The water resource needs for the Great Lakes are very sensitive to lower water levels. To minimize impacts, various water deepening and diversion projects were designed to result in small variability in water level to counteract any abnormally low water levels that could impact the availability of Great Lakes water resources for traditional uses, especially shipping. Among the myriad of uncertainties, the most important, looming, area of concern is with respect to the impact global climate change will have on water levels. To attempt to better manage the water system, diversions have been reduced to help restore traditional flows in many cases to avoid hitting critical depth thresholds in Lake Levels in response to diversifying demands. We will investigate environmental factors that could influence Great Lakes water levels over multiple temporal scales of variability via the use of federal archives of time series of data to conduct our analyses.
In 1900, the City of Chicago reversed the flow of the Chicago River, a diversion, so that instead of flowing into Lake Michigan, the river flowed out of Lake Michigan toward the Mississippi River system. Following decades of negotiations, the eight Great Lakes States (the GLS) entered into a Consent Decree in 1967 regulating the diversion of Lake Michigan water into the Chicago River. The decree states that the State of Illinois may not divert more than 3,200 ft3/second (90.614 m3/ second) from Lake Michigan for navigation, domestic or sanitary uses.
At the rate of withdrawal of fresh water from Lake Michigan, and given the lake’s surface area of approximately 57,955 Km2, that withdrawal would result in an annual drop of ~ 4.2 cm per year. As this has been occurring since at least 1967, a period of 46 years up through 2012, this would have amounted to a net drop of 192.8 cm in lake level. At face value, one could then assume the low water level culprit to be water diversion. However, not just outputs should be considered and we have not yet accounted for potential offsetting inputs of fresh water into the system. There are the diversions of water from Canada into Lake Superior of 141 m3/second via the Long Lac and Ogoki Diversions and this additional water drain into Lake Michigan. Additionally, the climatology of rainfall for the Lake Michigan water basin was studied by Changnon [4] and reported to be 75.2 cm/yr. This input along with the Canadian diversions is more than sufficient to cover the losses due to water diversion of Lake Michigan. It’s also estimated that only 5% of the withdrawn water is consumed, while 95% is returned to the lakes.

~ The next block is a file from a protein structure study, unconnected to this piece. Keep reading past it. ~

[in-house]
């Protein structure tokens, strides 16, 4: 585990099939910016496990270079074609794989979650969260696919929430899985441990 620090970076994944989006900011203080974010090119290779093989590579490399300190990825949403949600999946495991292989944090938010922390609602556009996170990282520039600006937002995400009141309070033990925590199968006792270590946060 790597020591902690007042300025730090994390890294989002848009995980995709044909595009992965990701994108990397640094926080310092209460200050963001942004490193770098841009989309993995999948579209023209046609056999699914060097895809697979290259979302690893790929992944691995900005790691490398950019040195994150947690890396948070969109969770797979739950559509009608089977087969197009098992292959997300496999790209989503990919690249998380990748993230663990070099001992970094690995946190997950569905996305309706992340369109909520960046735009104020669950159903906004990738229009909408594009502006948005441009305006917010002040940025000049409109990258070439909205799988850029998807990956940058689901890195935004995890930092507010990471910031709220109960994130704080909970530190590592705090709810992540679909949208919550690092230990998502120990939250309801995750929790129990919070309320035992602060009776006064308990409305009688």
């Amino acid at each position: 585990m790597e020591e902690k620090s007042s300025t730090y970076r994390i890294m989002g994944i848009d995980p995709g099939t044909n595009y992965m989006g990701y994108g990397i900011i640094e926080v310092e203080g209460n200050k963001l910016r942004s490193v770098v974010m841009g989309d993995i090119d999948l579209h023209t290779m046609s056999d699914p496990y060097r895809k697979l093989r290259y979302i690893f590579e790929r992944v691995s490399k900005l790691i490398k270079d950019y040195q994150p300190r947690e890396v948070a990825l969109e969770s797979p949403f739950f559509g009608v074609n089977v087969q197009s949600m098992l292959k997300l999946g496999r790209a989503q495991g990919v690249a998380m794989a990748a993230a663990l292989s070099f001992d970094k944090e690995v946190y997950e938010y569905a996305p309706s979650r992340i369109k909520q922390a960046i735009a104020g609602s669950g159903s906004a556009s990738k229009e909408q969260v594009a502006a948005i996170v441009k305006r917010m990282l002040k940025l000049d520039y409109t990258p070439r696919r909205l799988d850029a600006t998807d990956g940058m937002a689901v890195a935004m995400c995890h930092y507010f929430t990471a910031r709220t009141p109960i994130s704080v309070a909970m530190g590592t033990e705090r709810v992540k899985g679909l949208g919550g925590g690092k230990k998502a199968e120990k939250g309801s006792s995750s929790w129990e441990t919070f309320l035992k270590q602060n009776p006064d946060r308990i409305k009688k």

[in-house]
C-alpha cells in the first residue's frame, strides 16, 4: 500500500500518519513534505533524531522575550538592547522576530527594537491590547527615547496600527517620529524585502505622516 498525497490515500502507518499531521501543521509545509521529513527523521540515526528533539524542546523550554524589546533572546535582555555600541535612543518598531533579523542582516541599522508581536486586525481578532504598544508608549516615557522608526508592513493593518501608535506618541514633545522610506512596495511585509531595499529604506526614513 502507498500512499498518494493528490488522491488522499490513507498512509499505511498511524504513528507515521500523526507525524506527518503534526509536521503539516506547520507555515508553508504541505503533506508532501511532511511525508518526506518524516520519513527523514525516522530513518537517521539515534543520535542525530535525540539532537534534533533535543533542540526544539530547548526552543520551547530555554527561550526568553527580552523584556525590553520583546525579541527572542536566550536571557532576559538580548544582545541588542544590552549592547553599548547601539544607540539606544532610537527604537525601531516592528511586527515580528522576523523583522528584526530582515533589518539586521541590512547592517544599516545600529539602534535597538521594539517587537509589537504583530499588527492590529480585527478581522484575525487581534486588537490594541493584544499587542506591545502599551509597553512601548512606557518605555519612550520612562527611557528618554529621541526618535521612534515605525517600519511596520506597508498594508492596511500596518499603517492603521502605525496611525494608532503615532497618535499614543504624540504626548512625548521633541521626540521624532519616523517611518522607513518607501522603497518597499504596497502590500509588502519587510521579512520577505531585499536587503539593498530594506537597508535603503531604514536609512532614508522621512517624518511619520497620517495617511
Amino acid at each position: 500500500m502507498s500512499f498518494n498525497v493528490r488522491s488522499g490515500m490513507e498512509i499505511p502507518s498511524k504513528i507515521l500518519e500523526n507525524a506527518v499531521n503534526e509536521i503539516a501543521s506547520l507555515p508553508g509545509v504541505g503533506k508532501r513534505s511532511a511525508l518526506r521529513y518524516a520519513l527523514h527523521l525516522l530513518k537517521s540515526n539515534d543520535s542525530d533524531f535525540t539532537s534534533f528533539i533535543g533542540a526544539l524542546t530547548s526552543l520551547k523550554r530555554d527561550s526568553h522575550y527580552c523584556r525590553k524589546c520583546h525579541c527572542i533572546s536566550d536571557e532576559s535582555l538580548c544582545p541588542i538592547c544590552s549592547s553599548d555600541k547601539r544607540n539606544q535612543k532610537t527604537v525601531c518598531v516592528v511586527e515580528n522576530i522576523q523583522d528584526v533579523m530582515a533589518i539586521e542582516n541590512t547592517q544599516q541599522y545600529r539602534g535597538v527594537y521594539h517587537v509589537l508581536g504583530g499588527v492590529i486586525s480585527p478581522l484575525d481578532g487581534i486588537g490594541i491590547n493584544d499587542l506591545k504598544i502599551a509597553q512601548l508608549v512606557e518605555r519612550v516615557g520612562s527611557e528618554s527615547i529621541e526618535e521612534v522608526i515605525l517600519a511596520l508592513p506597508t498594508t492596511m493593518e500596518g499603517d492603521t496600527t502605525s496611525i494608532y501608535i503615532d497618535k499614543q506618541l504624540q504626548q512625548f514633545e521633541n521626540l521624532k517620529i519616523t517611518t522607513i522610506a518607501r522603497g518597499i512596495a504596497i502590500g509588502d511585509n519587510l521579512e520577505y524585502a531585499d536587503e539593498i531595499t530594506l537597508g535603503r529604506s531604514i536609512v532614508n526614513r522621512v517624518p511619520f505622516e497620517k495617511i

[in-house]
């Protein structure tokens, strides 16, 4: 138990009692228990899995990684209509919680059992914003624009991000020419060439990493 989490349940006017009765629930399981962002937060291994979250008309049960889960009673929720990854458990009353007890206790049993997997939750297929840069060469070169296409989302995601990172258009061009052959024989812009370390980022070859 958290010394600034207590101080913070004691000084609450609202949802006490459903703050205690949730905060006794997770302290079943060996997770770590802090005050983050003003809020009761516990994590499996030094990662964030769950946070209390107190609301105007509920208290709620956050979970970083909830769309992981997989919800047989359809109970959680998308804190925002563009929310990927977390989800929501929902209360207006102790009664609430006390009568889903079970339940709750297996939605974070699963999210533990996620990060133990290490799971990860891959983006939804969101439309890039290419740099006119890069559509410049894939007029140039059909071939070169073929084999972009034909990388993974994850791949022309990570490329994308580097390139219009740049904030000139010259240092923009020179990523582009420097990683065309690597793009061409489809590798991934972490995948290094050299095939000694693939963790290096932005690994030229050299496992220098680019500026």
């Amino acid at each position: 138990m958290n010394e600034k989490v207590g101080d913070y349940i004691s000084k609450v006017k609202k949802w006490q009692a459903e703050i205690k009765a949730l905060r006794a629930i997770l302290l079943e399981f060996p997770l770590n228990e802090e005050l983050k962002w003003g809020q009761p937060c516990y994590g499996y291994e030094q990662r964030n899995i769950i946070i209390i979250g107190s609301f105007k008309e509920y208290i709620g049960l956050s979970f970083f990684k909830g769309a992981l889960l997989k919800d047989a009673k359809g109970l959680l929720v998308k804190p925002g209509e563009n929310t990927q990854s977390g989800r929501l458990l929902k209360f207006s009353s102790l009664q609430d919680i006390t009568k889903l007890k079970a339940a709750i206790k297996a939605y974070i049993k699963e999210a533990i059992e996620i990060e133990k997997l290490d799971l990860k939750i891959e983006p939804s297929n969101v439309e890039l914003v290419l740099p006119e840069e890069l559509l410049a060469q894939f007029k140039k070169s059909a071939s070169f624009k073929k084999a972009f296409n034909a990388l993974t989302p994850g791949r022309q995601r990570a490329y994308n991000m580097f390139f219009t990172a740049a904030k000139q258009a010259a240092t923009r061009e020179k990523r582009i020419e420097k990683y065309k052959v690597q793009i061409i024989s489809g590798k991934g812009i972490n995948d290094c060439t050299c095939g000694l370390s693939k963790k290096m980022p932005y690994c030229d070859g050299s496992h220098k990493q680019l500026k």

Prior Work
Much of the work to date in looking into Great Lakes water level drops has been focused on the potential role that climate change has had, is having and may have and has relied on prognostications from a suite of General Circulation Models (GCMs). The bulk of the literature indicates that an expected drop in water level could result from increasing temperatures and associated evaporation, but results are still inconclusive when the full body of work is examined.
While GCMs are very useful for long-term predictions of future trends, several weaknesses were identified in several assessments of model results. The GCMs demonstrated significant differences given the multiple, tested GCMs [2] and the notion that variability in the natural climate system is influencing model output could be inferred from the conclusions of MacKay [3]. Lofgren et al. [5] note that there have been results of both lower and higher water levels under varying climate change based model results. Some of the uncertainty seems linked to the unknowns surrounding the role of evapotranspiration [6]. A larger component of variability is likely linked to the fact there is no accepted evaluation strategy for determining the quality of skill for prediction among the GCMs [7].
In our study, we do not propose to replace the important use of GCMs in attempting to evaluate and predict regional trends in water level, but rather we will examine environmental data archives, and employ a specific empirical mathematical method that allows for a trend analysis, along with an investigation of internal modes of variability that are buried within the data sets; all of which are inherently nonstationary and non-linear.
Methods and Terms